Pete Rock and CL Smooth ~ Mecca and the Soul Brother (1992)

Posted on May 19, 2013

0


This album embodies the word “classic”; an overused term in modern Hip Hop, but one that certainly applies in this case. Mecca and the Soul Brother was the first full-length set from Pete Rock & CL Smooth, a duo from Mount Vernon, New York that debuted in the summer of 1991, with a sublime 6-song EP entitled All Souled Out. With that EP, DJ-producer Pete Rock (Peter Phillips) and emcee CL Smooth (Corey Penn) unveiled a distinctive and meticulous soul clap; that helped them stand out in a market filled with new releases from established acts like NWA, the Geto Boys, and 3rd Bass. As tight as All Souled Out was in its briefness, it only hinted at the skill level of its creators. In the summer of 1992, the brilliance of Pete Rock and CL Smooth was revealed through this stunning masterwork, which went down in history as one of rap’s best albums: past, present, and future.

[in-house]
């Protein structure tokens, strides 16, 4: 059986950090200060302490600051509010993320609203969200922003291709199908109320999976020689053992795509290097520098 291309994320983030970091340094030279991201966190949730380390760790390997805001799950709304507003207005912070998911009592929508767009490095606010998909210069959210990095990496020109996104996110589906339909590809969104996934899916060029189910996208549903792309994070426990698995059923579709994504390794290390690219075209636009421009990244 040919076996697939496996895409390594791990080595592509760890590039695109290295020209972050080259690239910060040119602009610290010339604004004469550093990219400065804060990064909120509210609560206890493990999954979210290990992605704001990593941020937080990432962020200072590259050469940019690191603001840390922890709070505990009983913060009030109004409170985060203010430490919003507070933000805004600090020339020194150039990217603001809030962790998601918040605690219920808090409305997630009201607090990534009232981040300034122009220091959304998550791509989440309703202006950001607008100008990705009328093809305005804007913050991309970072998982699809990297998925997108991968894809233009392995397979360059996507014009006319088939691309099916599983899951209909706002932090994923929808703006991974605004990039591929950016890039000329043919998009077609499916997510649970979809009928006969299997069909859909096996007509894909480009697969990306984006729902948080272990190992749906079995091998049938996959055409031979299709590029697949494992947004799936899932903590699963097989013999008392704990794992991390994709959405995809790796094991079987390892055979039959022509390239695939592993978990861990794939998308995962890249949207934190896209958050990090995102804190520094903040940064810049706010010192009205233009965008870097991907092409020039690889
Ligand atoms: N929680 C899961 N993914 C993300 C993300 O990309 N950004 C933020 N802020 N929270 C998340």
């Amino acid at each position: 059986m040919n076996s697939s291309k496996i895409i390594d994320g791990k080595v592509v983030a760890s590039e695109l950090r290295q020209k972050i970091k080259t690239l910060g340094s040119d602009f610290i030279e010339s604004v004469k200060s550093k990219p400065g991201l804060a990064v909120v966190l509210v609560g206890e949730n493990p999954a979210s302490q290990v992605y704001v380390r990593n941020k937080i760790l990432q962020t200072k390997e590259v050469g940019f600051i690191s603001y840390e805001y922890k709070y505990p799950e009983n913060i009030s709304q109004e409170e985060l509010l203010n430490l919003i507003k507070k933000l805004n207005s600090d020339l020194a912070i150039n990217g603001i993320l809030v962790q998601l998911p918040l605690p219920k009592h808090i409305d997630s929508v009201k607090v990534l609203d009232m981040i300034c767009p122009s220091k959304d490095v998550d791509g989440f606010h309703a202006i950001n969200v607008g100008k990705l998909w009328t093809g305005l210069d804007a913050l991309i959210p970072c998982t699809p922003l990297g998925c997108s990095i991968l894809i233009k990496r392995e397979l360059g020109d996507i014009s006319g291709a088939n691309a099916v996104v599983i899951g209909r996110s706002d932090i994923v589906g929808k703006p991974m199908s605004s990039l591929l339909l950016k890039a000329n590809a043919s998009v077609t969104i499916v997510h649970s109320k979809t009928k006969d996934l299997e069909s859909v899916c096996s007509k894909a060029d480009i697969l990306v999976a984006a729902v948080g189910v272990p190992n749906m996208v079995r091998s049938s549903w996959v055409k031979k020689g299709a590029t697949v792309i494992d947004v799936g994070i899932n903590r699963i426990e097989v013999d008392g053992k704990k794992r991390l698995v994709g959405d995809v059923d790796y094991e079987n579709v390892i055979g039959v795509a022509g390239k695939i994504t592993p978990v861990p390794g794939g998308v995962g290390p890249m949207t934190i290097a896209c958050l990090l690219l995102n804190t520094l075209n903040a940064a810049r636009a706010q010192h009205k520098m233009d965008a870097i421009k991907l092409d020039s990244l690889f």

Mecca and the Soul Brother is a magnificent album that runs on cruise control. Its sixteen tracks flow seamlessly; propelled by sterling soundscapes (from Pete Rock) and masterly wordplay (from CL Smooth, and a few guests) that rival anything else produced in rap’s Golden Era. The opening cut “Return Of The Mecca” sets the wheels in motion perfectly, with Pete splattering cascading horns over a humming bassline, and the thundering intro drums from Mountain’s “Long Red (Live)”, and CL dipping into his notebook, pulling out his choicest metaphors, and flowing with breathtaking ease. On the next selection “For Pete’s Sake”, the Chocolate Boy Wonder (Pete Rock) does the job of three men: constructing a bubbling jazz-funk track with melodic pieces from Sly & The Family Stone, scratching with precision on the turntables, and then joining the Carmel King (CL Smooth) on the microphone, to spit braggadocio verbs. The pensive thump on “Ghettos Of The Mind” is based on echoing horns and the reused drum line from Mountain’s “Long Red (Live)”; and CL Smooth uses this canvas to flex his allegorical might: playing a hood dweller that does dirt on the regular; and painting pictures of urban blight and misery for the world to see. “Lots Of Lovin” is a fly love song laced by Pete Rock and R&B producer Nevelle Hodge, where CL Smooth serenades his girl with suave poetics, over a milky, quiet storm instrumental built on an Ohio Players sample. Pete and C.L. quicken the pace on “Act Like You Know”, through a thumping, horn-laden, Kit Kat Club type track, and a cerebral, stream-of–consciousness flow from CL that moves as spryly as the beat does. “Straighten It Out” has a lovely twilight bounce, thanks to its sampling of the Ernie Hines number “Our Generation”, and it finds CL stepping over potholes in the path of many Golden Era rap artists: rampant bootlegging of their music, sampling feuds with older recording artists, and lack of promotional support from their record labels. “Soul Brother #1” is a sleek jeep knocker with surrogate support from CL Smooth’s cousin Grand Puba (of Brand Nubian), who writes nickel-slick verses for Pete Rock to recite by his lonesome, over a mellow yet booming track that once again utilizes the “Long Red (Live)” drums. On “Wig Out”, CL Smooth gets deep and campy in the same motion; dropping layered pop culture references, over the insistent drum clangs and serene vibraphone groove of Pete Rock. And on “Anger In The Nation”, C.L. Smooth pumps his fist for African people everywhere: addressing historical fallacies and the plight of the Black man, while Pete Rock raises the heart rate with an aggravated track built on James Brown and Sly Stone loops, along with lacerating cuts on the turntables.